According to preliminary results, the party of the Nobel Laureate may win up to 70 percent of parliamentary seats. The maximum they can win constitutionally is 75 percent. As the results of Myanmar’s first free elections elections trickled in, the ruling party conceded defeat to Aung San Suu Kyi’s party, which has already won more than enough votes to form a government.
The country is voting for its government for the first time in over 50 years, though a quarter of parliamentary seats are reserved for the military. Suu Kyi, who spent years under house arrest, cannot become president because she has children with foreign passports, but she said that she would influence the president regardless.
Her party, the National League of Democracy, or NLD, told Reuters that it won over 80 percent of the vote in densely populated areas and over 65 percent in two of the seven states. Voter turnout is estimated at about 80 percent, with no reported violence. The NLD, though, filed a complaint on a few voting irregularities. Still, the most powerful politicians have a week showing in the preliminary results. Some have not yet acknowledged the numbers.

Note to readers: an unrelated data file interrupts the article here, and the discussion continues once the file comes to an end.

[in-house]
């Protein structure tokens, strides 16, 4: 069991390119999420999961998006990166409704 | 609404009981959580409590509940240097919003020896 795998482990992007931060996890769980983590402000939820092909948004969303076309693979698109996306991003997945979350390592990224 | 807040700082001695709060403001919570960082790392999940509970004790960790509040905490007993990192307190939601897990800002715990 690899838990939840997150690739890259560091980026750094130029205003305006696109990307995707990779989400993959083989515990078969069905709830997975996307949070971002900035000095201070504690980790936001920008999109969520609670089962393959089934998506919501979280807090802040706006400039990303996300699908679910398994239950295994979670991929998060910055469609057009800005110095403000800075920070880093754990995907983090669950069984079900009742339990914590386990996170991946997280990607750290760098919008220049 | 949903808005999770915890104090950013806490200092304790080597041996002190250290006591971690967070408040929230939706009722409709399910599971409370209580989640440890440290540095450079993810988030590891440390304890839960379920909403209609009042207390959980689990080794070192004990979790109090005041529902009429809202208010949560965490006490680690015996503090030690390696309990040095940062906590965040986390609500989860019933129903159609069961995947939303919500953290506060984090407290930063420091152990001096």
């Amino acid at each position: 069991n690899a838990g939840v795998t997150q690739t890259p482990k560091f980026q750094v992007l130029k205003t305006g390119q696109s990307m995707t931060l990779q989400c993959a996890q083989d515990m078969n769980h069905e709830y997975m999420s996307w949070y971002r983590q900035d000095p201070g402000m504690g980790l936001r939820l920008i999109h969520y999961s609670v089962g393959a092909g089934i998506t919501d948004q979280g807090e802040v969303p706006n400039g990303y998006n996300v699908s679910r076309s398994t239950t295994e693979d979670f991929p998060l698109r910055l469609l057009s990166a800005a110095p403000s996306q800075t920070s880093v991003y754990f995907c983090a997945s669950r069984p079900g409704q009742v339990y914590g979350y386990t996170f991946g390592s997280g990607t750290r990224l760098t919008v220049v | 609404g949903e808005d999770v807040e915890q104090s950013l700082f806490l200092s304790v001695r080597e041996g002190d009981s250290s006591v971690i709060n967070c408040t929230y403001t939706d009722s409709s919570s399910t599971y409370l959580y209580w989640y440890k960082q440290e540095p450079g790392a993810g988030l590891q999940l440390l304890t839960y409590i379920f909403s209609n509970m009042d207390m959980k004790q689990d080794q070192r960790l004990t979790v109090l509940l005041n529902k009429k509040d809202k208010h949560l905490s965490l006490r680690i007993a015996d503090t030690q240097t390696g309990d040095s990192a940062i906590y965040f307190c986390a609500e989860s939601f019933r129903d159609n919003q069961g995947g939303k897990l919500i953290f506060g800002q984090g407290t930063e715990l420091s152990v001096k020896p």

NLD supporters rallied at its headquarters in Yangon gathered to cheer on the victory of their party, which has won 16 of the 17 parliamentary seats announced so far. The remaining 481 seats will be announced throughout the day until all official results are released at 6 p.m. local time.
However, one segment of the population that would not be taking part in Sunday’s election are Rohingya Muslims. A primarily Buddhist country, Myanmar denies its Muslim minority—numbering over 1.1 million people—citizenship and basic rights. Tens of thousands of Rohingya Muslims have fled Myanmar in recent years as a result of government-sanctioned repression, living as stateless people abroad. More than 140,000 are also internally displaced within Myanmar itself, the victims of widespread discrimination and violent mob attacks. Suu Kyi, winner of a Nobel Peace Prize, has been criticized for her relative silence concerning what human rights organizations call a campaign of ethnic cleansing by Myanmar’s Buddhist majority. Unwilling to alienate the majority, she has blamed “both sides” for violence.